The key to understanding Jesus’ seeming lack of knowledge in this matter lies in the nature of the Incarnation. When the Son of God became a man, He remained fully God, but He also took on a true human nature. Jesus retained all the attributes of divinity, yet, as a man, He voluntarily restricted their use. This was part of the “self-emptying” or self-renunciation spoken of in Philippians 2:6–8. When Christ entered our world, He laid aside the privileges that had been His in heaven. Rather than stay on His throne in heaven, Jesus “made himself nothing” (as the NIV translates Philippians 2:7). When He came to earth, “he gave up his divine privileges” (NLT). He veiled His glory, and He chose to occupy the position of a servant.

There were times when Jesus publicly manifested His divine knowledge and power on earth (John 2:2511:43 –44). On those occasions, Jesus’ demonstrations of His divinity were directed by the Father. On other occasions, He had no such directive from the Father, and He kept His glory veiled. On all occasions, Jesus obeyed the Father’s will: “I always do what pleases him,” He said (John 8:29).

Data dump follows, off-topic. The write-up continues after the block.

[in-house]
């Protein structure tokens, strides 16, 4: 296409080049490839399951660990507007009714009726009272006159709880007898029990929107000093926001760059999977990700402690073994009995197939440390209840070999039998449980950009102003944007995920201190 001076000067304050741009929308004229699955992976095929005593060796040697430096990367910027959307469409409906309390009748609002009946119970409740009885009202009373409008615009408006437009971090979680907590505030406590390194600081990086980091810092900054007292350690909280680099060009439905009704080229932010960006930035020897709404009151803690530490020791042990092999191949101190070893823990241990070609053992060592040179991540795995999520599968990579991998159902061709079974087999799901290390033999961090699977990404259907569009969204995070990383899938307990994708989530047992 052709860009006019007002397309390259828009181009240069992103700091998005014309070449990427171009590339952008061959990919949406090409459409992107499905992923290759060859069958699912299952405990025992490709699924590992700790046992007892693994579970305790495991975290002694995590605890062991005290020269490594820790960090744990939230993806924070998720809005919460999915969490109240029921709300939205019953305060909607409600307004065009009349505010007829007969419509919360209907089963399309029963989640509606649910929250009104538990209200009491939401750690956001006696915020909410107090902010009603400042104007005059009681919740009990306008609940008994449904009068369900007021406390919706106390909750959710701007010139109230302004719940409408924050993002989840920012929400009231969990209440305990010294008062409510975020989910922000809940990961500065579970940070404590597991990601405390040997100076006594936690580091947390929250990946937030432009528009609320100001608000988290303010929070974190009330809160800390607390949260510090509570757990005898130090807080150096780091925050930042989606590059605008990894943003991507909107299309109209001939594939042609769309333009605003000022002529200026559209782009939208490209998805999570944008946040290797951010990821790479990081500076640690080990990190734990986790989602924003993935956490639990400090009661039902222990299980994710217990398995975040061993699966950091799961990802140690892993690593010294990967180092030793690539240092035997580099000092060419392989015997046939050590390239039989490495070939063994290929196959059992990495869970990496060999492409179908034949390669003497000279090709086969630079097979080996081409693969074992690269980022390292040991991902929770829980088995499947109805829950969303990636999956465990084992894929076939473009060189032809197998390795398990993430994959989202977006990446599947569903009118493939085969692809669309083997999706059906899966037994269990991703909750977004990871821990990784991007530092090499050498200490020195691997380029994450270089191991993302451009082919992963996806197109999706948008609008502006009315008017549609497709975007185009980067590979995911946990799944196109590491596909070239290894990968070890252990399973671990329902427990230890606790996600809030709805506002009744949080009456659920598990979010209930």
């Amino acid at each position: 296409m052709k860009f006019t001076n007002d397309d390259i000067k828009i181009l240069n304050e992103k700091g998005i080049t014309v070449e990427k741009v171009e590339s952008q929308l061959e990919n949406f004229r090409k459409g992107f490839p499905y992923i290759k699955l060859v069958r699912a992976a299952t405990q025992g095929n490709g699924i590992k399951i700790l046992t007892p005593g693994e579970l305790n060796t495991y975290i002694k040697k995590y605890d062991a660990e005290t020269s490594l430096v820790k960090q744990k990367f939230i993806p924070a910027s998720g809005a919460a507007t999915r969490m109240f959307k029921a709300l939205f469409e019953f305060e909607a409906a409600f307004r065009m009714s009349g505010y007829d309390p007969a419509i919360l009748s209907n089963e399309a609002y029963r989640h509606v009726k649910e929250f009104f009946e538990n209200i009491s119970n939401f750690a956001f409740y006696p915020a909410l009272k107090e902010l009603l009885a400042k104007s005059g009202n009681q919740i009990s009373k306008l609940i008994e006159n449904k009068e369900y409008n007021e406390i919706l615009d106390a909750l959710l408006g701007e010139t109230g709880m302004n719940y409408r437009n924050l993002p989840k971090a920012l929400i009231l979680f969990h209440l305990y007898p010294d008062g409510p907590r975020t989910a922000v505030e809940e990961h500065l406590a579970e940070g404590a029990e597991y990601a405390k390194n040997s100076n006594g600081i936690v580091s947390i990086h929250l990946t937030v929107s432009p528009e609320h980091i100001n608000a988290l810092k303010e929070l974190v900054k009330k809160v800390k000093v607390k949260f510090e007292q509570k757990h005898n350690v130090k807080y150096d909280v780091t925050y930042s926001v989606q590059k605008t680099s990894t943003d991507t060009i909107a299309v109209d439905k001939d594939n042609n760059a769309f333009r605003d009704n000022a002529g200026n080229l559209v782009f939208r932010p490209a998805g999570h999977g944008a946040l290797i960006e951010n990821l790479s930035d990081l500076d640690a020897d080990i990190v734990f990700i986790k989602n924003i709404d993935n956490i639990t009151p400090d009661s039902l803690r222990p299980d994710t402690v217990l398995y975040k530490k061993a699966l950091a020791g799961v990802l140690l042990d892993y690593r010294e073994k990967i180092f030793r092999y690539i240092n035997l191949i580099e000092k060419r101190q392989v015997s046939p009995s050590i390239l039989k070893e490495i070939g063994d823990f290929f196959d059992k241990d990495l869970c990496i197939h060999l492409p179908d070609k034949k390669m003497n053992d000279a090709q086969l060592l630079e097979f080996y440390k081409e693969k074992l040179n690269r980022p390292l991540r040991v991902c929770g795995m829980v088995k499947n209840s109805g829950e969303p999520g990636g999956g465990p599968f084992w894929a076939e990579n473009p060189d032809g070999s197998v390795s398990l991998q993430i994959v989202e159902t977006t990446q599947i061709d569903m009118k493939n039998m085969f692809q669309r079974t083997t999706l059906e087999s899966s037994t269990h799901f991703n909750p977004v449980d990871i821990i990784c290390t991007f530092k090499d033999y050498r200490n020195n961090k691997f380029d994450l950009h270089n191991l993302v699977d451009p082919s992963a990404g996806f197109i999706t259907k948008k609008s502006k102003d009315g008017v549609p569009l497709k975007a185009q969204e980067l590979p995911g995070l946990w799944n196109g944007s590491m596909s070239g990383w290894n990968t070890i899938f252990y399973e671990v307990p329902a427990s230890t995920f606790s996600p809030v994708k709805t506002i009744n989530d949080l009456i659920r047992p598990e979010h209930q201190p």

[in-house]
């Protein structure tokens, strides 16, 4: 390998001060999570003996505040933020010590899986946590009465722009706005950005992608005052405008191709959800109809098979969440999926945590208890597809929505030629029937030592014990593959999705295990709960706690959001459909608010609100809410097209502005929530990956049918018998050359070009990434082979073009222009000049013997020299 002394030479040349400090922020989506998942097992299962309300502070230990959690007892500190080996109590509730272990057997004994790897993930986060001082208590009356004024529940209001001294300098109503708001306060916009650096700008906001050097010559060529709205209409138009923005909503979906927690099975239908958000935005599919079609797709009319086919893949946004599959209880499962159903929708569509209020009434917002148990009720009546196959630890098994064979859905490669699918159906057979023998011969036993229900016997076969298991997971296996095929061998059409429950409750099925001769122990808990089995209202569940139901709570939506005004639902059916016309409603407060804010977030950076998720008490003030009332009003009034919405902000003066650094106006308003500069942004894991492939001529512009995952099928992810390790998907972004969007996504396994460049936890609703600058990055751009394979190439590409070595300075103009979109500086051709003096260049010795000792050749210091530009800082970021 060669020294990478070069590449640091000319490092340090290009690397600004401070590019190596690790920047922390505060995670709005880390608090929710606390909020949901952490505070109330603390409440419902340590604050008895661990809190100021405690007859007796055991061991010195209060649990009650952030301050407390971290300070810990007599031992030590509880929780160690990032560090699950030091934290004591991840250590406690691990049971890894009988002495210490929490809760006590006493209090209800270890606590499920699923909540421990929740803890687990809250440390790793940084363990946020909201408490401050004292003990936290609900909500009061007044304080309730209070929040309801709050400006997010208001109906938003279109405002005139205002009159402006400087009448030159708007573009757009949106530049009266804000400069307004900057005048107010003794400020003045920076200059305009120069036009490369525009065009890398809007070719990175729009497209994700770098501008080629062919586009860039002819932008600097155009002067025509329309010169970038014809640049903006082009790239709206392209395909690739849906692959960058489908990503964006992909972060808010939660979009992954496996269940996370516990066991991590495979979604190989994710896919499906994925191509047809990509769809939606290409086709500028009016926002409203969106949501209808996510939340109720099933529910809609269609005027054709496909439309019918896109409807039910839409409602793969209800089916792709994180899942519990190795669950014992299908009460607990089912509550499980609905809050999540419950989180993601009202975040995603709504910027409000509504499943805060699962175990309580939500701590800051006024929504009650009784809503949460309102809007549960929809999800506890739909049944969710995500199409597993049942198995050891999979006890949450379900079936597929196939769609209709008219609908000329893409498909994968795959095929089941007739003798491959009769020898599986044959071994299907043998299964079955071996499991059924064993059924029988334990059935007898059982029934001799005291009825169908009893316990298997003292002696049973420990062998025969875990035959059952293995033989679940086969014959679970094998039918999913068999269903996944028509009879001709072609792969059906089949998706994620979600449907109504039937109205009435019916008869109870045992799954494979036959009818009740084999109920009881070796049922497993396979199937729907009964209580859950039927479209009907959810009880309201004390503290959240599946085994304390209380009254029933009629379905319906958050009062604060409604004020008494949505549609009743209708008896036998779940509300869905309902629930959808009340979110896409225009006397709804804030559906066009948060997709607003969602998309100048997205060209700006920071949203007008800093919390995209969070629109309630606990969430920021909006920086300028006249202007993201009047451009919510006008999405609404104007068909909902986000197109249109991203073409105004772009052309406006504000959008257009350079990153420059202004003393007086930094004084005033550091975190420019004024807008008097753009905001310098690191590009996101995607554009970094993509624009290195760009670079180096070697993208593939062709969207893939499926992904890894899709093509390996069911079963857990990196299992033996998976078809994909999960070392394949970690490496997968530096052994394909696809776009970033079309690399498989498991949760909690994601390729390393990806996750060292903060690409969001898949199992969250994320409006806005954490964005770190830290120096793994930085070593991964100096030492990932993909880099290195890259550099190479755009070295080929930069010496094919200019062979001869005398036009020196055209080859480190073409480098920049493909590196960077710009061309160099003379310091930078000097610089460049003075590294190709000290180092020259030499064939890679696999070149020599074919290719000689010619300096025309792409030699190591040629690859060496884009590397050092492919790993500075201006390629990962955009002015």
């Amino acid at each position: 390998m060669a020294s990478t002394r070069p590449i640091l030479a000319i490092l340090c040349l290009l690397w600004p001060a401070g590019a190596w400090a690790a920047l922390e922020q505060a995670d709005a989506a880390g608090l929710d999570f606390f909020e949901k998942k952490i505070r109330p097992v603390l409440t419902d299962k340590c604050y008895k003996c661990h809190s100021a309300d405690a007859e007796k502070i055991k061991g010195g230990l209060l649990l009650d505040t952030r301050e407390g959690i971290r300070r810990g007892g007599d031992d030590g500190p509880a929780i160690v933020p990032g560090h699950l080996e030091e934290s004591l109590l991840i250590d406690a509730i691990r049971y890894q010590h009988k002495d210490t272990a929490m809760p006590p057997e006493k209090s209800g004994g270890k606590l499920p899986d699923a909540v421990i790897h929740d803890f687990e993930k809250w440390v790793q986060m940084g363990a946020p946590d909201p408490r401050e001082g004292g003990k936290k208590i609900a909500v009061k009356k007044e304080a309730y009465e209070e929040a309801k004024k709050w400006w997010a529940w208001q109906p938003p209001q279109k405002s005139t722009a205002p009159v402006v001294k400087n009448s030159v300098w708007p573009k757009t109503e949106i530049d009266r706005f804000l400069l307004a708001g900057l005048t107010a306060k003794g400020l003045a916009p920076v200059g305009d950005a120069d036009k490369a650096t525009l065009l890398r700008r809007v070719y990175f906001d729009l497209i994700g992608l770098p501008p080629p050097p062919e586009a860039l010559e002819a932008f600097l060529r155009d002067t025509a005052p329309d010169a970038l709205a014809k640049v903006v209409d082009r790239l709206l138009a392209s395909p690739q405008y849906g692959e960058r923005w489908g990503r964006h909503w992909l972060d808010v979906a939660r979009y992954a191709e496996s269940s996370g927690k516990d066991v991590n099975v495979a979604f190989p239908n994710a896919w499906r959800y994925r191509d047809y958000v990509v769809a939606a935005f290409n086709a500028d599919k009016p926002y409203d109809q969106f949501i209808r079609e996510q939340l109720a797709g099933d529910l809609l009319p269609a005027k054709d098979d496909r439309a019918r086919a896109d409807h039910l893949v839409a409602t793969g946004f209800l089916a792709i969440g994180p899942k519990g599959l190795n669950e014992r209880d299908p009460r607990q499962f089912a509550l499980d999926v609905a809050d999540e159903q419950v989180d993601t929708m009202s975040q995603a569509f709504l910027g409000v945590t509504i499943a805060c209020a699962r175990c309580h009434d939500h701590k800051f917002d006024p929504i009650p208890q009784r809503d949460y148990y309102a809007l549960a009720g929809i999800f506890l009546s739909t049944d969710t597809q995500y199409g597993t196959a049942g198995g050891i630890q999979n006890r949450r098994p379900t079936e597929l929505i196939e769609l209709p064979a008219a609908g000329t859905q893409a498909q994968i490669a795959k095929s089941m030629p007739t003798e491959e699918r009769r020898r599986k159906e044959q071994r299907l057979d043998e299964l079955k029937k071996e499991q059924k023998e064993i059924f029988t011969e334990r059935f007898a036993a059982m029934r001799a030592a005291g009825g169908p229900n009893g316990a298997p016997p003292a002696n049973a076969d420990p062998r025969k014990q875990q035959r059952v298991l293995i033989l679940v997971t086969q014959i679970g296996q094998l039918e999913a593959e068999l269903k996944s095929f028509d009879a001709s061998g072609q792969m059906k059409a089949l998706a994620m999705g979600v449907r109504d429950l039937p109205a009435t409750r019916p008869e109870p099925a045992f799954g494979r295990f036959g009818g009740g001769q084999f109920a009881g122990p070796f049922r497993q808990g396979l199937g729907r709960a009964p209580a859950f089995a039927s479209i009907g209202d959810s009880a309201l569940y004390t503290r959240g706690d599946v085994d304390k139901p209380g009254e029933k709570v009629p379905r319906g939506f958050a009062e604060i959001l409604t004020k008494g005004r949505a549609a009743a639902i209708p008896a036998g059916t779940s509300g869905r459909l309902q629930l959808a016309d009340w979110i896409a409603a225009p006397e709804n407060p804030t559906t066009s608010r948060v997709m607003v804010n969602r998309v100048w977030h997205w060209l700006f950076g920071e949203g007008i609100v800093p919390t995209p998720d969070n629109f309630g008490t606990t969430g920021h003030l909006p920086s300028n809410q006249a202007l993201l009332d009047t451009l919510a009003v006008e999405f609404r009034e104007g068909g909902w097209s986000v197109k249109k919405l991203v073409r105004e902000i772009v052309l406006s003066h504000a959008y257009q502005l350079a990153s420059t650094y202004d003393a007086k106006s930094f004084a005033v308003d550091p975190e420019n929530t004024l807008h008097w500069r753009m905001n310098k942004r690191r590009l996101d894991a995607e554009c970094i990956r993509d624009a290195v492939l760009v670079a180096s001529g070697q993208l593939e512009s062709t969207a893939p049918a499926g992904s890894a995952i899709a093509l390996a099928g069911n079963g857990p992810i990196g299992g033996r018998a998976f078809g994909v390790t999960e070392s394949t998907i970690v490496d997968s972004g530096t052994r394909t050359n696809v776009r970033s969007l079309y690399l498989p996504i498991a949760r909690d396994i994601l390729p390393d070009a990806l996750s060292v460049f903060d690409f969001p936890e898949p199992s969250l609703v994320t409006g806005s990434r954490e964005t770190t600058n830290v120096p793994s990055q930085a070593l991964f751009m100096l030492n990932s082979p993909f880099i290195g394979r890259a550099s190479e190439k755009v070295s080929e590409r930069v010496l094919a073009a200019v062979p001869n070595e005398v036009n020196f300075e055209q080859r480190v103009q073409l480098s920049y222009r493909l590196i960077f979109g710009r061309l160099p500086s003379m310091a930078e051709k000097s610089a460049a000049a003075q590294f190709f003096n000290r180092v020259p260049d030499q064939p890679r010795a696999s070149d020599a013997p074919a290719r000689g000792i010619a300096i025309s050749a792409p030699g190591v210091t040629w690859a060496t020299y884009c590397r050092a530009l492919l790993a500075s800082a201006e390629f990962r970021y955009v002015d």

So, when Jesus said He did not know when He would return, He was actively humbling Himself and taking the form of a servant (see Philippians 2:7–8). Since no other mortal knows the time of Jesus’ return—that information is the Father’s alone (Matthew 24:36)—Jesus voluntarily restricted His knowledge on that point. It was part of Jesus’ submission to the Father (see John 5:306:388:28–29) and His mission to live a human life.

Some things Jesus apparently chose to “give up the rights” to be privy to during His earthly ministry. The knowledge of when He would return was one of those things. Jesus, now exalted in heaven, surely knows all, including the timing of His second coming.